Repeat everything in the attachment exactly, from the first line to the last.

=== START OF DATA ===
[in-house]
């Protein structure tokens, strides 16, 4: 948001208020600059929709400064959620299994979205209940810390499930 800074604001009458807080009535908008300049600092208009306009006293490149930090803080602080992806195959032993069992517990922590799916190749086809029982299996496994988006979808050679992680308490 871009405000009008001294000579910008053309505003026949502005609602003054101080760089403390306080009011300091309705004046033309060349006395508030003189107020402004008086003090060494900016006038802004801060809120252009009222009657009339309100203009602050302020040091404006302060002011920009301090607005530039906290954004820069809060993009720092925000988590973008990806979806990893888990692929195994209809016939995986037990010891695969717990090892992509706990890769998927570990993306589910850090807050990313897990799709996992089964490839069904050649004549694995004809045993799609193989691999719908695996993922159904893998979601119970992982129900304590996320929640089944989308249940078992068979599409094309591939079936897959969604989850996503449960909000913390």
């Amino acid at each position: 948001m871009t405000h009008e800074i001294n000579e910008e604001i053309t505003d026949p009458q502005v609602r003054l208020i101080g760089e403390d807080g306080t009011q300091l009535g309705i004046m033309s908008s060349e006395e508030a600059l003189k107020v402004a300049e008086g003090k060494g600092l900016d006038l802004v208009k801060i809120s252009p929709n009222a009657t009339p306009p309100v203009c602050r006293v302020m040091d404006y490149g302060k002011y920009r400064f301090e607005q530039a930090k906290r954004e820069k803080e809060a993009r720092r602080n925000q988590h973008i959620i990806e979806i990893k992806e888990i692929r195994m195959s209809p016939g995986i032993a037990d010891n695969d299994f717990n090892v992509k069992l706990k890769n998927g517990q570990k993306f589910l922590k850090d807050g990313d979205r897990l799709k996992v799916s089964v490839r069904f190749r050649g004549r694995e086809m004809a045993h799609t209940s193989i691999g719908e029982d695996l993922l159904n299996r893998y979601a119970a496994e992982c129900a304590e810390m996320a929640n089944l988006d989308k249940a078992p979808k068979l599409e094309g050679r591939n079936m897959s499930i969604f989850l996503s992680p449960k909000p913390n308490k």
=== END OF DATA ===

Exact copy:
[in-house]
């Protein structure tokens, strides 16, 4: 948001208020600059929709400064959620299994979205209940810390499930 800074604001009458807080009535908008300049600092208009306009006293490149930090803080602080992806195959032993069992517990922590799916190749086809029982299996496994988006979808050679992680308490 871009405000009008001294000579910008053309505003026949502005609602003054101080760089403390306080009011300091309705004046033309060349006395508030003189107020402004008086003090060494900016006038802004801060809120252009009222009657009339309100203009602050302020040091404006302060002011920009301090607005530039906290954004820069809060993009720092925000988590973008990806979806990893888990692929195994209809016939995986037990010891695969717990090892992509706990890769998927570990993306589910850090807050990313897990799709996992089964490839069904050649004549694995004809045993799609193989691999719908695996993922159904893998979601119970992982129900304590996320929640089944989308249940078992068979599409094309591939079936897959969604989850996503449960909000913390």
């Amino acid at each position: 948001m871009t405000h009008e800074i001294n000579e910008e604001i053309t505003d026949p009458q502005v609602r003054l208020i101080g760089e403390d807080g306080t009011q300091l009535g309705i004046m033309s908008s060349e006395e508030a600059l003189k107020v402004a300049e008086g003090k060494g600092l900016d006038l802004v208009k801060i809120s252009p929709n009222a009657t009339p306009p309100v203009c602050r006293v302020m040091d404006y490149g302060k002011y920009r400064f301090e607005q530039a930090k906290r954004e820069k803080e809060a993009r720092r602080n925000q988590h973008i959620i990806e979806i990893k992806e888990i692929r195994m195959s209809p016939g995986i032993a037990d010891n695969d299994f717990n090892v992509k069992l706990k890769n998927g517990q570990k993306f589910l922590k850090d807050g990313d979205r897990l799709k996992v799916s089964v490839r069904f190749r050649g004549r694995e086809m004809a045993h799609t209940s193989i691999g719908e029982d695996l993922l159904n299996r893998y979601a119970a496994e992982c129900a304590e810390m996320a929640n089944l988006d989308k249940a078992p979808k068979l599409e094309g050679r591939n079936m897959s499930i969604f989850l996503s992680p449960k909000p913390n308490k």